Northern Alberta Institute of Technology

How to keep your dog safe on hot days

Dog days of summer can be “ruff” on man’s best friend.

While most people know better than to leave a pet in a vehicle on a hot day, owners still need to “paws” to think about what’s best for their furry friends during the hottest and muggiest time of year.

“Prevention is best,” when it comes to dogs and high temperatures, says Dr. Elaine Degrandpre, chair of NAIT’s Animal Health Technology program.

Here are her tips for keeping your dog safe in the summer heat.

Cars aren't cool

“Even if it’s in the 20s and the sun is shining on the car, in a matter of minutes it becomes an oven and the poor dog is baking,” says Degrandpre. Cracking windows will not adequately cool a vehicle and the result can be heatstroke or severe heat exhaustion.

  • Leave your dog at home if you need to run an errand
  • If you must bring your dog, have someone sit with it outside in the shade and provide water

Give them shelter

Ensure your dog has somewhere to escape the broiling sun.  At minimum, provide a dog house and lots of fresh water. Consider bringing your dog inside on hot days.

Skip the workout

“Ask yourself, would you do a full-speed run in this weather? If you think it’s hot out there, then it’s hot for your dog,” says Degrandpre. Like you, dogs need to limit exercise on hot days. If you are out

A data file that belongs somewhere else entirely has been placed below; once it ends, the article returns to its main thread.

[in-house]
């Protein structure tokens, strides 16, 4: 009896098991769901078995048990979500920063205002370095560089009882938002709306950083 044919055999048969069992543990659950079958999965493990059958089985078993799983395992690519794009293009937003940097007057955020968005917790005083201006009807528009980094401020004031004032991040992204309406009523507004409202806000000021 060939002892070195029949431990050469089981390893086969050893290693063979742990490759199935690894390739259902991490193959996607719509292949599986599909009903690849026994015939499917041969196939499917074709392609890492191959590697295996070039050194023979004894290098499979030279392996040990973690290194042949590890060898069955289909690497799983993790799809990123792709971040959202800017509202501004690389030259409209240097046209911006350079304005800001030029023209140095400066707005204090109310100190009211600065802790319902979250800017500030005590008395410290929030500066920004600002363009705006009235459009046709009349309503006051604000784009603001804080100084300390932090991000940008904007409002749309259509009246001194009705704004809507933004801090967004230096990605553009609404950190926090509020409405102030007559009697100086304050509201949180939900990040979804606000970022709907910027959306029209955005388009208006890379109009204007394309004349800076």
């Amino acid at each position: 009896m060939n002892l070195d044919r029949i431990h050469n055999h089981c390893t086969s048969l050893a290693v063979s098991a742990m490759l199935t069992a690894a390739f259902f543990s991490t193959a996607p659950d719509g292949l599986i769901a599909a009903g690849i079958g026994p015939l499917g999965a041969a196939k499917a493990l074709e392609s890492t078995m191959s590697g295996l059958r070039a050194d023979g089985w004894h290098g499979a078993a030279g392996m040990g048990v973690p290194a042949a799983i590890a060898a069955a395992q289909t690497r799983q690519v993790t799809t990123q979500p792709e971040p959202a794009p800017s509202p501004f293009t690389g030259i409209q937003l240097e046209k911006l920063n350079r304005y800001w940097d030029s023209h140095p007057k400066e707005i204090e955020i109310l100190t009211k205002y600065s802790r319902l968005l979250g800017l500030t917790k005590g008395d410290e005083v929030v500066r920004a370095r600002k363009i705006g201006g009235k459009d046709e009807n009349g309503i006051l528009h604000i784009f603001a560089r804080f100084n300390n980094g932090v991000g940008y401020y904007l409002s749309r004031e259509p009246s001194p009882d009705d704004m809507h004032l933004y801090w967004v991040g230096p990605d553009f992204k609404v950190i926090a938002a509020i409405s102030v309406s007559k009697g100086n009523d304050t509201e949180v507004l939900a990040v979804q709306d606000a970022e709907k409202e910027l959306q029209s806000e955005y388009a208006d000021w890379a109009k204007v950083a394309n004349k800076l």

• don’t expect a dog to let you know they’re getting hot. Dogs are pleasers and will try to keep fetching  and running even though they’re overheating
  • don’t bike with a dog beside you – something Degrandpre, thinking of the animal’s safety, strongly advises against. Your dog may enjoy a cool breeze, but it’s working much harder

Don’t pound the pavement

“If it’s too hot for your bare feet, it’s too hot for your dog,” says Degrandpre. Hot pavement can burn a dog’s pads. If you must head out in the heat

  • have the dog walk on grass
  • go out when it’s cooler, such as early morning or evening

Protect sensitive skin

Short-coated, fair-haired or light-skinned dogs can burn easily. Unless you can find a natural product free of zinc-oxide, Degrandpre doesn’t recommend sunscreen because your furry friend may lick it. Instead, try to stay indoors during the hottest hours of the day, usually 11 a.m. to 4 p.m.

Act immediately

Be aware of signs that your dog is overheating, such as

  • panting more heavily than usual, which stresses the heart and respiratory system
  • appears depressed
  • slow to move or get up
  • can’t stop panting

If you see these signs, immediately move your dog to shade if you’re outside. If inside, put it in front of a fan. Offer small quantities of water. The dog should start to appear better within minutes to an hour.

Heatstroke can be fatal, even with treatment, and It comes on quickly. Signs include

  • dog is on its side and not moving
  • may or not be panting
  • eyes seem unfocused, or is staring off in space, not looking at you
  • body feels hot to touch
  • rapid heartbeat
  • the dog may collapse

If your dog is showing these symptoms, go immediately to a vet or emergency clinic, if nearby. If not, try to cool dog and seek treatment as soon as possible.

Vulnerable canines

  • Dogs with a shorter snout or squished face, like a pug, boxer or bulldog, have a higher risk of breathing troubles when they get hot
  • Older or overweight dogs, puppies and canines with health issues overheat more quickly than others




Subscribe to receive more great stories every month

Find out more news about NAIT, stories about our alumni and their impact on their communities, and useful how-to content featuring our experts.